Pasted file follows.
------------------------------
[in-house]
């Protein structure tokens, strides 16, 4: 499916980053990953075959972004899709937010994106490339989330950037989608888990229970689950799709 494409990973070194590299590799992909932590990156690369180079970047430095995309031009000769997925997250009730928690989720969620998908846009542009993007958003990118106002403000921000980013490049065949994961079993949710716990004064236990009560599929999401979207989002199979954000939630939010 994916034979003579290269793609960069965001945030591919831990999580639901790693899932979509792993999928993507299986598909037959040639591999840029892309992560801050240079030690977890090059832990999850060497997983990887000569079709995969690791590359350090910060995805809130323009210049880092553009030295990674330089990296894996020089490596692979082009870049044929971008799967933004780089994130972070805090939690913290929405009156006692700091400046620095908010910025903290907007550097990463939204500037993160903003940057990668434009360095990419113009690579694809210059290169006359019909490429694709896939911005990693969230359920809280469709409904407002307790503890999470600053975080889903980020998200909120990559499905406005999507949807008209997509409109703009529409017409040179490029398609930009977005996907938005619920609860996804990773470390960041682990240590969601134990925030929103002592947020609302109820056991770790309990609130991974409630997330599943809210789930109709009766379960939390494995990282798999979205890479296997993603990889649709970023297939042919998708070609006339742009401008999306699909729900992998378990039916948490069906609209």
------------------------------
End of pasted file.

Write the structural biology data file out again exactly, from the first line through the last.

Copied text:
[in-house]
């Protein structure tokens, strides 16, 4: 499916980053990953075959972004899709937010994106490339989330950037989608888990229970689950799709 494409990973070194590299590799992909932590990156690369180079970047430095995309031009000769997925997250009730928690989720969620998908846009542009993007958003990118106002403000921000980013490049065949994961079993949710716990004064236990009560599929999401979207989002199979954000939630939010 994916034979003579290269793609960069965001945030591919831990999580639901790693899932979509792993999928993507299986598909037959040639591999840029892309992560801050240079030690977890090059832990999850060497997983990887000569079709995969690791590359350090910060995805809130323009210049880092553009030295990674330089990296894996020089490596692979082009870049044929971008799967933004780089994130972070805090939690913290929405009156006692700091400046620095908010910025903290907007550097990463939204500037993160903003940057990668434009360095990419113009690579694809210059290169006359019909490429694709896939911005990693969230359920809280469709409904407002307790503890999470600053975080889903980020998200909120990559499905406005999507949807008209997509409109703009529409017409040179490029398609930009977005996907938005619920609860996804990773470390960041682990240590969601134990925030929103002592947020609302109820056991770790309990609130991974409630997330599943809210789930109709009766379960939390494995990282798999979205890479296997993603990889649709970023297939042919998708070609006339742009401008999306699909729900992998378990039916948490069906609209």